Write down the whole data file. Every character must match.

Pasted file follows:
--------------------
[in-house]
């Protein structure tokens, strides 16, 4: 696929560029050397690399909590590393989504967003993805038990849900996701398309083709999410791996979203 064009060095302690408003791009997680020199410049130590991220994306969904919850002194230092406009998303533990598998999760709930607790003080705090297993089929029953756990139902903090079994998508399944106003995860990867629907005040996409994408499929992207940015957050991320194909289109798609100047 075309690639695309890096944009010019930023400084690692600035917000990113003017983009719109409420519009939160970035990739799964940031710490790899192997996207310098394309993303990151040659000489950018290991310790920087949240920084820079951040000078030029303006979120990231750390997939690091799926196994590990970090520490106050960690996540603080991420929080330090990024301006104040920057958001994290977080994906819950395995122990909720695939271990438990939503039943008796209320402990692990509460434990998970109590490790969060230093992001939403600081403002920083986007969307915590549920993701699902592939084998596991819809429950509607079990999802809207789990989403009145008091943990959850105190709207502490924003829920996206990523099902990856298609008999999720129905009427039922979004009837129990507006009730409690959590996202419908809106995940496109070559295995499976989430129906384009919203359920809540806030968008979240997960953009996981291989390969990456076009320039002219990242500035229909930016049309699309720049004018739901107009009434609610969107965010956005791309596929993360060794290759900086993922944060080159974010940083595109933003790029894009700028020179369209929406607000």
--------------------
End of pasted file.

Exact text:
[in-house]
């Protein structure tokens, strides 16, 4: 696929560029050397690399909590590393989504967003993805038990849900996701398309083709999410791996979203 064009060095302690408003791009997680020199410049130590991220994306969904919850002194230092406009998303533990598998999760709930607790003080705090297993089929029953756990139902903090079994998508399944106003995860990867629907005040996409994408499929992207940015957050991320194909289109798609100047 075309690639695309890096944009010019930023400084690692600035917000990113003017983009719109409420519009939160970035990739799964940031710490790899192997996207310098394309993303990151040659000489950018290991310790920087949240920084820079951040000078030029303006979120990231750390997939690091799926196994590990970090520490106050960690996540603080991420929080330090990024301006104040920057958001994290977080994906819950395995122990909720695939271990438990939503039943008796209320402990692990509460434990998970109590490790969060230093992001939403600081403002920083986007969307915590549920993701699902592939084998596991819809429950509607079990999802809207789990989403009145008091943990959850105190709207502490924003829920996206990523099902990856298609008999999720129905009427039922979004009837129990507006009730409690959590996202419908809106995940496109070559295995499976989430129906384009919203359920809540806030968008979240997960953009996981291989390969990456076009320039002219990242500035229909930016049309699309720049004018739901107009009434609610969107965010956005791309596929993360060794290759900086993922944060080159974010940083595109933003790029894009700028020179369209929406607000």